The education system also reflects, teaches and therefore perpetuates social attitudes and values about women. Traditionally, women have been steered towards jobs and careers that are inferior in status and remuneration. Family life education has often supported a traditional, rigid patriarchal family structure that sees the father as the head of the household and every one subservient to him.

Religion also plays a role in supporting violence against women. Over the years some religious texts have been interpreted in a way that reinforces man’s superiority and that the woman must be totally submissive and obedient to man.

The mass media also perpetuates stereotypes by representing males as superior, unemotional, powerful, controlled and aloof and representing females as seductive, passive and weak. The stereotypes are harmful as they affect attitudes and expectations of others.

Violence against women takes many forms. These are physical, sexual, psychological, economic and harmful traditional practices. All of these various forms of violence have different consequences on the victim and sometimes on the children as well. Sometimes in an abusive relationship, more than one of the different forms of violence will be present. For instance, where there is physical violence, there is most likely sexual and or psychological violence as well.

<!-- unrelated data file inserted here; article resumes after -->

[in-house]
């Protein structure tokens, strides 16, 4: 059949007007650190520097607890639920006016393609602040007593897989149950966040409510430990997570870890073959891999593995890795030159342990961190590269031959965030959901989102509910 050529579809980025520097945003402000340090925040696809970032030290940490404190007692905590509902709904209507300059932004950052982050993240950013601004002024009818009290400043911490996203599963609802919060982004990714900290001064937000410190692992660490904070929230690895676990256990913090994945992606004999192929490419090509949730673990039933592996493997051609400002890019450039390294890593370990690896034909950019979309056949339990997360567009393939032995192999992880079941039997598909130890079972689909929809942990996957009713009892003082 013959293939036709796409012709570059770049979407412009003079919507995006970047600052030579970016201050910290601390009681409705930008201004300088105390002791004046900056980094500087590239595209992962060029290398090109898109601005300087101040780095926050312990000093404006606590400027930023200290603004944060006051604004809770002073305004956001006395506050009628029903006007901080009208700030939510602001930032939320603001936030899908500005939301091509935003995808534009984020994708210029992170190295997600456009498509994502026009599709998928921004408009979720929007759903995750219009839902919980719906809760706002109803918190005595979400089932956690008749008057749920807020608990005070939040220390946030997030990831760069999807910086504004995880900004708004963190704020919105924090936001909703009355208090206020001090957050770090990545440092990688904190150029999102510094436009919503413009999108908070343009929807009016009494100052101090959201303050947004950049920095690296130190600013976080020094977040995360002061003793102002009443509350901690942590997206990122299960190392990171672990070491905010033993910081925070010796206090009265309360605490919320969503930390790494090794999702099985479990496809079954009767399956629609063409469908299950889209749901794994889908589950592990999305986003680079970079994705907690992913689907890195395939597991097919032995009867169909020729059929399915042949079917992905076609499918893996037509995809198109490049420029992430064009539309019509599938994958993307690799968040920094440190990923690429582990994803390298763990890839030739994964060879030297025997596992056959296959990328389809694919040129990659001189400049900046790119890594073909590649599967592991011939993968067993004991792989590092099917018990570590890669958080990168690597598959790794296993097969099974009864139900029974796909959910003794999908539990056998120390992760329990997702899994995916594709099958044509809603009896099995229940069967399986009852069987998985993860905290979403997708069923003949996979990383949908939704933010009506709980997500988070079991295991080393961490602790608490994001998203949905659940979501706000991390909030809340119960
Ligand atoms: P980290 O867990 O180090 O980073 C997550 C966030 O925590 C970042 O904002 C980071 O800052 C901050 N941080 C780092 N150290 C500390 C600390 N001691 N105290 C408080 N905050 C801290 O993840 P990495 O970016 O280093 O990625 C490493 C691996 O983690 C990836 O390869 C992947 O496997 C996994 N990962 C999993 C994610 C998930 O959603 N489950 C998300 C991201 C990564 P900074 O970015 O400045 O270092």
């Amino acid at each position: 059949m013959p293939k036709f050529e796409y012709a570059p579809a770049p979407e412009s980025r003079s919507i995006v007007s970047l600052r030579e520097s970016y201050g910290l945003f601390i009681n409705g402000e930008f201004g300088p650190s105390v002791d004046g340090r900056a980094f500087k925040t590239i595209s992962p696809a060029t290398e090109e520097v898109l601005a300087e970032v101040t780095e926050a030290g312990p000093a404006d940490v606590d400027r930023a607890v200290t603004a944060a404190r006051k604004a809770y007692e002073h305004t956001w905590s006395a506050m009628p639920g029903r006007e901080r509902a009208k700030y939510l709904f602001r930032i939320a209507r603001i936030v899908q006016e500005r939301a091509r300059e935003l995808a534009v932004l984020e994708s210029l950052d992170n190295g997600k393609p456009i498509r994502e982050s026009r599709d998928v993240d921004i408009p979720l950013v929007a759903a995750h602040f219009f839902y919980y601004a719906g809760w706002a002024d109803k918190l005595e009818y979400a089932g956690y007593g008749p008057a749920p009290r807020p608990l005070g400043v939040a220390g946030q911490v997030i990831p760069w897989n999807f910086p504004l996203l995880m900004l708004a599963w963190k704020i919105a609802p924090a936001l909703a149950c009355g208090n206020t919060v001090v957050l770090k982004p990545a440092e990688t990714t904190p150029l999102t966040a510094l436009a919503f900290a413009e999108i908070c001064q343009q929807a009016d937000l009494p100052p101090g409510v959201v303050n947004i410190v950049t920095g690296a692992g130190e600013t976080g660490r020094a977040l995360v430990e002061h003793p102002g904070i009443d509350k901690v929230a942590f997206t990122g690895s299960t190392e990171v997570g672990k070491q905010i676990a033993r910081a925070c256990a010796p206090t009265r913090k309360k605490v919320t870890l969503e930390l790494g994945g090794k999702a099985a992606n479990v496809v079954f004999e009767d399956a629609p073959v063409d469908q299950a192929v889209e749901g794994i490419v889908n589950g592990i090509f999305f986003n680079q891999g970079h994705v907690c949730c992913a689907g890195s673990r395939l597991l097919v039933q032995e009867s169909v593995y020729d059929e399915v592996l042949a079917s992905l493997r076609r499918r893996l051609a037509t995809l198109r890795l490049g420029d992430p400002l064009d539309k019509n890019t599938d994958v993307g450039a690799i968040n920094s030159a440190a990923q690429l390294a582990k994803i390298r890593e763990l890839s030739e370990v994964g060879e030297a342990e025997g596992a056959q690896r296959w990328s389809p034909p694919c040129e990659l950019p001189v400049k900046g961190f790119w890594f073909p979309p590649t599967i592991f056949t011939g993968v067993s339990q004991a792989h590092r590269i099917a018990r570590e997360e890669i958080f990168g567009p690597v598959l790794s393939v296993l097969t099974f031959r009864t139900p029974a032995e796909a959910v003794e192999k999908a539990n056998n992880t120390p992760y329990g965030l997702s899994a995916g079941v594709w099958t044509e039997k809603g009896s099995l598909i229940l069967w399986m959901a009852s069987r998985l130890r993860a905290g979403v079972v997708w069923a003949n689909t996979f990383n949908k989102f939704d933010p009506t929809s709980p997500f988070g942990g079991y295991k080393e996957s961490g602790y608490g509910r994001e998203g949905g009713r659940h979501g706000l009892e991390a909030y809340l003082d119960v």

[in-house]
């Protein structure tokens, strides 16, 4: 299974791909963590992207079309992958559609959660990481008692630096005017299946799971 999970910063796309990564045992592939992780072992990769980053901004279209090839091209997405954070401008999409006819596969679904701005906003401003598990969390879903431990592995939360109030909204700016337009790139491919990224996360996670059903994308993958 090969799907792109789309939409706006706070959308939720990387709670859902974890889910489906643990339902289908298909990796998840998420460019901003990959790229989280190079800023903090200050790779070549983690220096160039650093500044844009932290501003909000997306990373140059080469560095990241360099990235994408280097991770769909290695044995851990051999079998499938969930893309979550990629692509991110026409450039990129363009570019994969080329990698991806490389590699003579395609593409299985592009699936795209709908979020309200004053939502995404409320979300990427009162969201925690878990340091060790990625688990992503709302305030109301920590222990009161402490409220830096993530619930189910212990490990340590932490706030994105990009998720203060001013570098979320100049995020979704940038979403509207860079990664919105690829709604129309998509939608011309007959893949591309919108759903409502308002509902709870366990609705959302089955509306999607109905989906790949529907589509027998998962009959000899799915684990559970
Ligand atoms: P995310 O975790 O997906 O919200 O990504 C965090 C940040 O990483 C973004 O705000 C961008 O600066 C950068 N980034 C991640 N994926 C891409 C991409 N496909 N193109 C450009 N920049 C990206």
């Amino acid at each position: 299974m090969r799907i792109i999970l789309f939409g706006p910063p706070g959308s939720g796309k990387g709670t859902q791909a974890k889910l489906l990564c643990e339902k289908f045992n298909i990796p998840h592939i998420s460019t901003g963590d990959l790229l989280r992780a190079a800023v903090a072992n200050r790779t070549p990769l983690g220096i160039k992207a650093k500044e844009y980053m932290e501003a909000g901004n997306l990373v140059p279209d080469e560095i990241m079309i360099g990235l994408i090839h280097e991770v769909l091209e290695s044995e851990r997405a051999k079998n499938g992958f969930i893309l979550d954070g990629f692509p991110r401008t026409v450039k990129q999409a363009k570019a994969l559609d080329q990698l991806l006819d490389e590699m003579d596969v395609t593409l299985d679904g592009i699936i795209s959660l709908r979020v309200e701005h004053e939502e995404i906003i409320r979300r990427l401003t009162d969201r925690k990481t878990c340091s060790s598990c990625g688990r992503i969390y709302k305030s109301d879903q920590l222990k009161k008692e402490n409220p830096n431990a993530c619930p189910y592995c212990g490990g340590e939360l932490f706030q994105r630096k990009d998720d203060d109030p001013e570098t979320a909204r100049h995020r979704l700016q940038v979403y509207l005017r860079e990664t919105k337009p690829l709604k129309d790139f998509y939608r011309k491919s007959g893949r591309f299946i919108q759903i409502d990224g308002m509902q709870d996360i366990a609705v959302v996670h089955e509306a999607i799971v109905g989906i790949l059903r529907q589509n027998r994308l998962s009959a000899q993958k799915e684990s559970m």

To deal with the problem of domestic violence in Ghana, the Police Service has responded by setting up special units called Women and Juvenile Units (WAJU) which has offices in all 10 regions of Ghana. Police officers working in this department are trained on how to handle victims of violence. They are also supported by clinical psychologists, social welfare officers, lawyers and counsellors in their work.

Recently, there has been sustained advocacy to get a law on domestic violence passed by the legislature. Research reports from government and non-governmental agencies provide startling statistics of the incidence of violence in Ghanaian society. In response to these initiatives, a domestic violence bill has been drafted which has received cabinet approval. Wide scale consultations and educations have been carried on by both non-governmental organisations and the sector ministry for women’s affairs. It is anticipated that the bill will be debated in Parliament and then passed into law before the end of 2004.

The national laws, especially the Constitution which is the supreme law of the land, are consistent with the demands of international conventions. It ensures the inviolability of the fundamental human rights of all men.

Some of the provisions are:

Article 16(1): « No person shall be held in slavery or servitude »
Article 16(2): « No person shall be required to perform forced labour »
Article 15(1): « The dignity of all persons shall be inviolable »
Article 15(2): « No persons whether or not he is arrested, restricted or detained be subject to (a) torture or other cruel, inhuman or degrading treatment or punishment (b) any other condition that detracts or is likely to detract from his dignity and self-worth as a human being. »
Article 25(1): « All persons shall have the right to equal educational opportunities and facilities »

Article 28(4): « No child shall be deprived by any other person of medical treatment, education or any other social or economic benefit by reason only of religious or other beliefs ».

Discriminatory Practices justified in the name of Culture